Transhumanism is a very serious part of many people’s lives, with countless books, articles, blogs, associations, and university courses devoted to exploring the technology, ethics, and prospects for achieving a transhuman future. While the attention paid to concepts once primarily within the domain of science fiction, a big part of the appeal, I think, is a yearning to become extraordinary, without having to actually work for it. Why spend years honing one’s musical talent, for example, if it can be technologically engineered into the package?
Transhumanism even holds out the promise that the dead will be raised—a core principle of Christian faith. For example, if he doesn’t live long enough to become immortal, Oxford professor Nick Bostrom, perhaps the leading intellectual light in transhumanism, plans to have his head cryogenically frozen. Once the singularity kicks in and the resulting technology enables his reanimation, Bostrom plans to have his mind uploaded into a computer and thereby live forever.
Meanwhile, Kurzweil is presuming his own version of resurrecting the dead by planning to construct a technological version of his long-dead father. “You can certainly argue that philosophically that is not your father,” Kurzweil said to ABC News, “that it is a replica, but I can actually make a strong case that it would be more like my father than my father would be, were he to live.” Eventually, according to Princeton biologist Lee Silver, in his transhumanist manifesto, Remaking Eden—get the title?—humans will become immortal mental beings.
It is difficult to find words to describe the enhanced attributes of these special people. “Intelligence” does not do justice to their cognitive abilities. “Knowledge” does not explain the depth of their understanding of both the universe and their own consciousnesses. “Power” is not strong enough to describe the control they have over technologies that can be used to shape the universe in which they live.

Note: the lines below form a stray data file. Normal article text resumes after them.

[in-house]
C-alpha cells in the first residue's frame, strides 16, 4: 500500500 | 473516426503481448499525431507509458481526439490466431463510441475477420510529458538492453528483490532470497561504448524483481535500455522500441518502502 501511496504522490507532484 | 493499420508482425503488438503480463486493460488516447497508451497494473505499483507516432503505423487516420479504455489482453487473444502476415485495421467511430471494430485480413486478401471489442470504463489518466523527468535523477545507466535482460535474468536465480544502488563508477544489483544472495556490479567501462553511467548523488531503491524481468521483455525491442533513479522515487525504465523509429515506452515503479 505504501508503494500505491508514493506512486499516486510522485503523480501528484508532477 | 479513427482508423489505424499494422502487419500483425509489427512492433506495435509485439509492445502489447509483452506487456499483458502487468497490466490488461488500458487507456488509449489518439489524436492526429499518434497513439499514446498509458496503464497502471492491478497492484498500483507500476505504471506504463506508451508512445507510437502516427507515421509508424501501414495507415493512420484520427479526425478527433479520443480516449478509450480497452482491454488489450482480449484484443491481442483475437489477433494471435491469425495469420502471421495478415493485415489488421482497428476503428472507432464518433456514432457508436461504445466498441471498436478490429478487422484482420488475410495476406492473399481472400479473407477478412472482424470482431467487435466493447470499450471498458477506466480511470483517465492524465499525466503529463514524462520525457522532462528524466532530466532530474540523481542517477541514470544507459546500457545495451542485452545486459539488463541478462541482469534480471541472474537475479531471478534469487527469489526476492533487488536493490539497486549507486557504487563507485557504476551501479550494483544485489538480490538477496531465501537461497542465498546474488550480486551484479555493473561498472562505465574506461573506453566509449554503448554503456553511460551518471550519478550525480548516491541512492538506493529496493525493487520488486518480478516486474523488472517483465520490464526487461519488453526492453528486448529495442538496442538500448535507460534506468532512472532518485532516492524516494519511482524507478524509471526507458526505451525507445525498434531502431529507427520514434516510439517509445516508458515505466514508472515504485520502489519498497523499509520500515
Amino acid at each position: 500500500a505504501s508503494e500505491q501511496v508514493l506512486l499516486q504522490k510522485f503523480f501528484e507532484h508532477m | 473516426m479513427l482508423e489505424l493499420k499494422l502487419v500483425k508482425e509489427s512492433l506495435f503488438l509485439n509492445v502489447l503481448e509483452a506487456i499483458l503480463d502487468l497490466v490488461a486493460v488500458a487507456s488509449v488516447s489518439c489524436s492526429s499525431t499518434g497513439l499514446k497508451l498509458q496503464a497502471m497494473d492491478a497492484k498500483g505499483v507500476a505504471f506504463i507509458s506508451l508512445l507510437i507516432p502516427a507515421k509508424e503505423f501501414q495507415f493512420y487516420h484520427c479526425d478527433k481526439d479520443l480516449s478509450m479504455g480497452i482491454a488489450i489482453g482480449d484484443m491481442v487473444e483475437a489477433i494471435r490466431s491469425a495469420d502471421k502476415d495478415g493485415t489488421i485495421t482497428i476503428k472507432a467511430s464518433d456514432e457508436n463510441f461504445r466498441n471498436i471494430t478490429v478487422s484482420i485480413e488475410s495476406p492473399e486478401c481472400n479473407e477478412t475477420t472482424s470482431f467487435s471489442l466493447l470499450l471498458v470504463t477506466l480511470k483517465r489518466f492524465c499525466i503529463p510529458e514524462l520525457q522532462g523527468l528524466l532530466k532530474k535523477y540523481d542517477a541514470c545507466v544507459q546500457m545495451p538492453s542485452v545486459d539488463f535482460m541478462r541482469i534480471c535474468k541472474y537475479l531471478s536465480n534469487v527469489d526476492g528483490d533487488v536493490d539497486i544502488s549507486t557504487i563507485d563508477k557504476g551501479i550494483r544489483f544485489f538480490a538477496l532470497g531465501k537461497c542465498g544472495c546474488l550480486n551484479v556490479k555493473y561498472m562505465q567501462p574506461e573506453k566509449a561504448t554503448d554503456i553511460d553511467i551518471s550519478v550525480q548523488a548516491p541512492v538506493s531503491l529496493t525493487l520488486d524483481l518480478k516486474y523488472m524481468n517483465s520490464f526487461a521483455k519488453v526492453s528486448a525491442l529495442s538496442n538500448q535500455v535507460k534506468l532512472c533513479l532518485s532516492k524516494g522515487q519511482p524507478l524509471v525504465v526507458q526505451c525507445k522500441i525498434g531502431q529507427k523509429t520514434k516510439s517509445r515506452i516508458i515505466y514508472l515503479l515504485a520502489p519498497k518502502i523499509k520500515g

It is telling that transhumanists revere intelligence in much the same way that Christians extol love. But that’s a subject for another podcast. St. Paul’s letter to the Hebrews states that faith is the substance of things hoped for, the evidence of things not seen. That seems to me to be a pretty good definition for the transhumanist belief that man will live forever by recreating himself in his own image. If that isn’t religion, I don’t know what is.
Alas for transhumanists, technology is a very hard pillow. The fantasy of uploading one’s mind into a robot might be fun to contemplate at academic symposia and in boardrooms of high-tech companies overflowing with investment capital. And I certainly understand why living longer is preferable to the alternative of permanent material non-being, but such temporary detours and—let’s face it—highly unlikely scenarios will never supply true meaning to yearning souls—if transhumanists will pardon the term—only a diversion.
In the end, transhumanism is a wail of despair in the night, spitting vainly into the howling existential winds of what most true materialists see as a meaningless void.